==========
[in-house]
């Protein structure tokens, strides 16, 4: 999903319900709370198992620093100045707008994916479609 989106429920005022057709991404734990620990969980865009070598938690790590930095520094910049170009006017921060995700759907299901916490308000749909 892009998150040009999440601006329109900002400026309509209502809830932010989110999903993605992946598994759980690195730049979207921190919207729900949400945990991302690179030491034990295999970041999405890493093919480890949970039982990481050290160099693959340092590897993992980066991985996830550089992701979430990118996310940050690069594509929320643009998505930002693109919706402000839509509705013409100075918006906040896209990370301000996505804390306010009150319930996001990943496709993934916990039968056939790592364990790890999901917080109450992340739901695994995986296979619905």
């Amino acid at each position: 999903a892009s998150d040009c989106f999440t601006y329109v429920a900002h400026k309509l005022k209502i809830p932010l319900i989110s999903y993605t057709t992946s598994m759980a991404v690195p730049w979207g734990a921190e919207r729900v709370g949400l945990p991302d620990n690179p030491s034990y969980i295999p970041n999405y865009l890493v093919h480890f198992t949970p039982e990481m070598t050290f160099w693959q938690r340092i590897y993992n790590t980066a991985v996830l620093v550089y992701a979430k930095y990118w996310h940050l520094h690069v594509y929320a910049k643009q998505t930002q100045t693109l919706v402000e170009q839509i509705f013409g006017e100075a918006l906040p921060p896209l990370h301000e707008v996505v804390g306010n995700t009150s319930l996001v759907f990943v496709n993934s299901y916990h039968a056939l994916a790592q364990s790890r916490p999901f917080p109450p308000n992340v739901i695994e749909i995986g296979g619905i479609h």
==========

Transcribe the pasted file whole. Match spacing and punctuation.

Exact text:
[in-house]
């Protein structure tokens, strides 16, 4: 999903319900709370198992620093100045707008994916479609 989106429920005022057709991404734990620990969980865009070598938690790590930095520094910049170009006017921060995700759907299901916490308000749909 892009998150040009999440601006329109900002400026309509209502809830932010989110999903993605992946598994759980690195730049979207921190919207729900949400945990991302690179030491034990295999970041999405890493093919480890949970039982990481050290160099693959340092590897993992980066991985996830550089992701979430990118996310940050690069594509929320643009998505930002693109919706402000839509509705013409100075918006906040896209990370301000996505804390306010009150319930996001990943496709993934916990039968056939790592364990790890999901917080109450992340739901695994995986296979619905």
């Amino acid at each position: 999903a892009s998150d040009c989106f999440t601006y329109v429920a900002h400026k309509l005022k209502i809830p932010l319900i989110s999903y993605t057709t992946s598994m759980a991404v690195p730049w979207g734990a921190e919207r729900v709370g949400l945990p991302d620990n690179p030491s034990y969980i295999p970041n999405y865009l890493v093919h480890f198992t949970p039982e990481m070598t050290f160099w693959q938690r340092i590897y993992n790590t980066a991985v996830l620093v550089y992701a979430k930095y990118w996310h940050l520094h690069v594509y929320a910049k643009q998505t930002q100045t693109l919706v402000e170009q839509i509705f013409g006017e100075a918006l906040p921060p896209l990370h301000e707008v996505v804390g306010n995700t009150s319930l996001v759907f990943v496709n993934s299901y916990h039968a056939l994916a790592q364990s790890r916490p999901f917080p109450p308000n992340v739901i695994e749909i995986g296979g619905i479609h």